What factors influence the outcome after vasectomy reversal?

Following vasectomy, the vas may be reconnected with excellent success depending on several factors. Certainly, fluid quality from the vas during surgeryshorter time (<15 years) after vasectomy,  presence of sperm granuloma (lump of leaked sperm and immune cells that appears along the vas or epididymis following vasectomy), increased microsurgeon experience, all lead to better outcomes if reversal is desired. Also, factors such as previous surgery to the pelvic/groin area, female partner age, and past fertility history of both male and female partner may have effects. 

Vasectomy reversal is technically done in one of two ways depending on where the blockage is located. The first, and most common way is vasovasostomy (reconnecting the vas ends) after removing the vasectomy blockage site. The second and more complex way, which is only done when there is obstruction of the epididymis, is called vasoepididymostomy, (or VE for short).  VE reconnects the upper vas end to the epididymis, which is the cap on the back of the testis (where late sperm maturation occurs).   See diagrams of each procedure below, followed by additional information.

Vasal fluid examined during surgery helps to determine the type of vasectomy reversal to perform.   For vasal obstruction, vasectomy reversal by vasovasostomy is the procedure of choice, while for epididymal obstruction the procedure of choice is vasoepididymostomy.  The vasectomy reversal anastomosis, whether vasovasostomy or vasoepididymostomy, uses the microdot technique (pioneered at Weill Cornell Medical College), which is essentially a blueprint to allow for the best and most precise reconnection possible.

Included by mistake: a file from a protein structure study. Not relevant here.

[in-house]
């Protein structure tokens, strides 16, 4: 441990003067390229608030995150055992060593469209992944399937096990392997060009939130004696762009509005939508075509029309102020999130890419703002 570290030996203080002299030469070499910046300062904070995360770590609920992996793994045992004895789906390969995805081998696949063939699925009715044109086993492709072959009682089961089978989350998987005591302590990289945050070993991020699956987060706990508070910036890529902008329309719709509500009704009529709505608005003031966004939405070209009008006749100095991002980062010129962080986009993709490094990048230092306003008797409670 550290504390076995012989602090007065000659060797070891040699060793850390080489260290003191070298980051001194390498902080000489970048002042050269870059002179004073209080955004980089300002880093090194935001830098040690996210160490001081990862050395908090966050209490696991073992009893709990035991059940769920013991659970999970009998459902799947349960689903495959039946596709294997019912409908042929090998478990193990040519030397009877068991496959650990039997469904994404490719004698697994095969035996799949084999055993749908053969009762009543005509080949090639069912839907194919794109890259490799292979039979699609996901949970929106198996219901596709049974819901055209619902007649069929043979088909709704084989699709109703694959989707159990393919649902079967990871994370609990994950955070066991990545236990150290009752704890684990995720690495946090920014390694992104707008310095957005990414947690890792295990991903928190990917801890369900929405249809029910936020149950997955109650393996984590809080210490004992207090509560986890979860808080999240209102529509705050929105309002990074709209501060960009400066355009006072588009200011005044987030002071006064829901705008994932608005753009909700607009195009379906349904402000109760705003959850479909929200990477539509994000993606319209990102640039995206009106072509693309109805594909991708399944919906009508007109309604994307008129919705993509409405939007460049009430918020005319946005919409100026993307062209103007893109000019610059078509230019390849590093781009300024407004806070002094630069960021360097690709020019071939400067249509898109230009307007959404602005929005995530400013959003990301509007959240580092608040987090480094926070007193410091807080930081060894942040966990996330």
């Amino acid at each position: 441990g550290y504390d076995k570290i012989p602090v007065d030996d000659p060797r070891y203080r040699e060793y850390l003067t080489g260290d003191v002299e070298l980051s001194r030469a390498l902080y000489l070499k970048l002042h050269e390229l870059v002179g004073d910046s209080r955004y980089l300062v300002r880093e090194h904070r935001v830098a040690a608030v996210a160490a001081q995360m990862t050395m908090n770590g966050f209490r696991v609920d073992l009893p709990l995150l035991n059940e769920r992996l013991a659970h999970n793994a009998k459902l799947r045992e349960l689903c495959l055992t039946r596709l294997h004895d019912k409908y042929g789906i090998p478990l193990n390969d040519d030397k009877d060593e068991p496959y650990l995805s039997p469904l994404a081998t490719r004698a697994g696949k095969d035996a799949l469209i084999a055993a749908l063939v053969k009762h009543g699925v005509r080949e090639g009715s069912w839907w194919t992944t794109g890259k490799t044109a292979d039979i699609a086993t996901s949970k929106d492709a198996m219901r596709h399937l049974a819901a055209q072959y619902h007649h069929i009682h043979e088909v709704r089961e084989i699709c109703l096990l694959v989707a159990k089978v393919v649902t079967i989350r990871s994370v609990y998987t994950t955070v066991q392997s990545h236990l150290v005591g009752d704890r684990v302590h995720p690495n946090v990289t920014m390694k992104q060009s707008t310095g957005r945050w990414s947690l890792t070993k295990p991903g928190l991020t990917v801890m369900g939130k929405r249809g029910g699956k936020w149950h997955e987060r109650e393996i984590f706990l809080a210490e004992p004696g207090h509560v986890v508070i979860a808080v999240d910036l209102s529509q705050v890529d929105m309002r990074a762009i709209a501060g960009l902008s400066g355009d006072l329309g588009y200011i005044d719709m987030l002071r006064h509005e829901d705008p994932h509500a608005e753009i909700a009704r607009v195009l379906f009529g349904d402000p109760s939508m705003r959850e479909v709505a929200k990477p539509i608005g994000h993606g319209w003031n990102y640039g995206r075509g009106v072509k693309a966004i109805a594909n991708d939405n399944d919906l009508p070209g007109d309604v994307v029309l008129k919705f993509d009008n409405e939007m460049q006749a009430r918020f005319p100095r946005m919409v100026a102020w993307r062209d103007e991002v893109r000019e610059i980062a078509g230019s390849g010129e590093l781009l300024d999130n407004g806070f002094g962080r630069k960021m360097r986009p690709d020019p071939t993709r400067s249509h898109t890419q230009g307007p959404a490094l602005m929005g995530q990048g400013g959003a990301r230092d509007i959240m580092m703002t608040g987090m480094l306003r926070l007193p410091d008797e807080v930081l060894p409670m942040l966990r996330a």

Can you describe the details of the vasectomy reversal procedure?

Vasectomy reversal procedure detailsAdditional vasectomy reversal procedure details including microsurgical vasovasostomy and vasoepididymostomy at the Center for Male Health and Reproduction of Connecticut can be read by clicking here for our summary.


We are pleased to discuss additional aspects of vasectomy reversal including microsurgical technique, indications, and financing of vasovasostomy and vasoepididymostomy at the Center for Male Health and Reproduction in Connecticut.  We welcome patients from Connecticut, New York, New Jersey, Rhode Island, Massachusetts, Pennsylvania, Delaware, Maryland, Washington DC, throughout the United States, and internationally.  Please contact us for additional information.

Key points:
  • Microsurgical vasectomy reversal requires precise and water-tight reconnection of healthy tissue (with good blood supply) at the vas ends to provide a canal (a fraction of a centimeter) for sperm to flow.
  • Intraoperative vasal fluid quality is one of the key factors in decision to perform vasovasostomy (vas-to-vas) or vasoepididymostomy (vas-to-epididymis) reconnection is performed.
  • The Microdot technique provides a blueprint to allow tension-free anastomosis using multiple layers of 10-0 and 9-0 sutures for either vasovasostomy or vasoepididymostomy.